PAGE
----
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BOTW: The referendum post mortem begins; Selling cars and cinema to Indecisive Dave; Ten's footy fail
Welcome to Best of the Week, edited during an all-too-short pit stop in beautiful Sisters Beach, Tasmania. Tomorrow it’s back to Sydney for South by Southwest.
Today: How the campaign strategists squibbed the case for yes; the hunt for new narratives in upfronts season; and Ten has a morning to forget in live sport.
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All is lost
Tim Burrowes writes:
There’ll be an extra stop to make on the way to my afternoon game of chess at the general store this afternoon. I’ll be one of perhaps a couple of hundred people dropping in at the volunteer fire station to cast my vote in the referendum.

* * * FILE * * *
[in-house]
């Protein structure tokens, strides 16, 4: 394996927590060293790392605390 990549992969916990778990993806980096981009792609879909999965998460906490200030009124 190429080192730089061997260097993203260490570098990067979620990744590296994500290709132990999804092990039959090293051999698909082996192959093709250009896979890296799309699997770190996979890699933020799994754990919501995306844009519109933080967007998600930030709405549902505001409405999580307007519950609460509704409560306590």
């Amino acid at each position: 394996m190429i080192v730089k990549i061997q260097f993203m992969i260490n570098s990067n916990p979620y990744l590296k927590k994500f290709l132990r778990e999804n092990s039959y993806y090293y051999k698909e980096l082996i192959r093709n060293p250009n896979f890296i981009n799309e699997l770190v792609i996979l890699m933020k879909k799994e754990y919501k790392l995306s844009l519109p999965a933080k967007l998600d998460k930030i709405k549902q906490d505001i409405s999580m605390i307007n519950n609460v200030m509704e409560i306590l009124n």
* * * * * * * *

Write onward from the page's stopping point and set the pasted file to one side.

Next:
During the 2017 marriage equality plebiscite, I recall feeling envious that, as a non-citizen, I wasn’t directly taking part in what was a joyful occasion.
This afternoon, as a citizen, there will be little of that joy. It’s been a bad tempered, grinding campaign that seems to have created little pleasure for either side.
The strategists behind the No campaign will, however, at least enjoy the satisfaction having outplayed the Yes team. On messaging, on agenda-setting and on the ad buy, the No’s had it.
Mainly seeing Tasmanian television, my viewing experience may not have replicated that watching in the metro capitals. My sense is that the No campaign outspent Yes by two-to-one. At the very least, that’s the impression left based on the persuasiveness of both sides’ advertising campaigns.